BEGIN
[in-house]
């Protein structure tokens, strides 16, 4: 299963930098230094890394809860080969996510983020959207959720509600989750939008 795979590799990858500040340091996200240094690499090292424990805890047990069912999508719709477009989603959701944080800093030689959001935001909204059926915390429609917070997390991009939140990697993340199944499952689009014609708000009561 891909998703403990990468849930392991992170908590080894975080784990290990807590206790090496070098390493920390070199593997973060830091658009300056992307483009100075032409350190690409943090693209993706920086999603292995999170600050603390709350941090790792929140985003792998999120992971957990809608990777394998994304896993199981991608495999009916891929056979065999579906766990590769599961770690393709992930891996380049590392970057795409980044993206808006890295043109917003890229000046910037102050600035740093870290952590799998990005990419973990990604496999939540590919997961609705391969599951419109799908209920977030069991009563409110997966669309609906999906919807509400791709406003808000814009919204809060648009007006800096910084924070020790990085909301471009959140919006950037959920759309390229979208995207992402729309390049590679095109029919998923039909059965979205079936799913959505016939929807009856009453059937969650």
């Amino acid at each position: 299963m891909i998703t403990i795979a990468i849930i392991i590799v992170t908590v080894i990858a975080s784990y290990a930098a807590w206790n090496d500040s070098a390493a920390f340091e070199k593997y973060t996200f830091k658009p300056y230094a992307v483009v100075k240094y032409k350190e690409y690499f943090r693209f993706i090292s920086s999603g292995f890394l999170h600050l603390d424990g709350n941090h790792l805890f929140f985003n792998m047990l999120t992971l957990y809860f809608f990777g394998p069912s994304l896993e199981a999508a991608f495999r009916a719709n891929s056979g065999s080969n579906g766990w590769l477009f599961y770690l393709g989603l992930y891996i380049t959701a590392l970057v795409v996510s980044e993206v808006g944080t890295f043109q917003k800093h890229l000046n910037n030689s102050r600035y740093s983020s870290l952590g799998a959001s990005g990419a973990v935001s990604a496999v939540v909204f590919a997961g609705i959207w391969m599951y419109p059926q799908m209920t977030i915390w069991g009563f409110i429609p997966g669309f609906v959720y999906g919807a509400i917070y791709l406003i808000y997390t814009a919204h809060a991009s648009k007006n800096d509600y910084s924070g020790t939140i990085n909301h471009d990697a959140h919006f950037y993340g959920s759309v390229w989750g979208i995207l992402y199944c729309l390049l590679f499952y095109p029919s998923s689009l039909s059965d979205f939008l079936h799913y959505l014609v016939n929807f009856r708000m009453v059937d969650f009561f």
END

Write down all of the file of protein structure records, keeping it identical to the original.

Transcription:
[in-house]
């Protein structure tokens, strides 16, 4: 299963930098230094890394809860080969996510983020959207959720509600989750939008 795979590799990858500040340091996200240094690499090292424990805890047990069912999508719709477009989603959701944080800093030689959001935001909204059926915390429609917070997390991009939140990697993340199944499952689009014609708000009561 891909998703403990990468849930392991992170908590080894975080784990290990807590206790090496070098390493920390070199593997973060830091658009300056992307483009100075032409350190690409943090693209993706920086999603292995999170600050603390709350941090790792929140985003792998999120992971957990809608990777394998994304896993199981991608495999009916891929056979065999579906766990590769599961770690393709992930891996380049590392970057795409980044993206808006890295043109917003890229000046910037102050600035740093870290952590799998990005990419973990990604496999939540590919997961609705391969599951419109799908209920977030069991009563409110997966669309609906999906919807509400791709406003808000814009919204809060648009007006800096910084924070020790990085909301471009959140919006950037959920759309390229979208995207992402729309390049590679095109029919998923039909059965979205079936799913959505016939929807009856009453059937969650």
């Amino acid at each position: 299963m891909i998703t403990i795979a990468i849930i392991i590799v992170t908590v080894i990858a975080s784990y290990a930098a807590w206790n090496d500040s070098a390493a920390f340091e070199k593997y973060t996200f830091k658009p300056y230094a992307v483009v100075k240094y032409k350190e690409y690499f943090r693209f993706i090292s920086s999603g292995f890394l999170h600050l603390d424990g709350n941090h790792l805890f929140f985003n792998m047990l999120t992971l957990y809860f809608f990777g394998p069912s994304l896993e199981a999508a991608f495999r009916a719709n891929s056979g065999s080969n579906g766990w590769l477009f599961y770690l393709g989603l992930y891996i380049t959701a590392l970057v795409v996510s980044e993206v808006g944080t890295f043109q917003k800093h890229l000046n910037n030689s102050r600035y740093s983020s870290l952590g799998a959001s990005g990419a973990v935001s990604a496999v939540v909204f590919a997961g609705i959207w391969m599951y419109p059926q799908m209920t977030i915390w069991g009563f409110i429609p997966g669309f609906v959720y999906g919807a509400i917070y791709l406003i808000y997390t814009a919204h809060a991009s648009k007006n800096d509600y910084s924070g020790t939140i990085n909301h471009d990697a959140h919006f950037y993340g959920s759309v390229w989750g979208i995207l992402y199944c729309l390049l590679f499952y095109p029919s998923s689009l039909s059965d979205f939008l079936h799913y959505l014609v016939n929807f009856r708000m009453v059937d969650f009561f």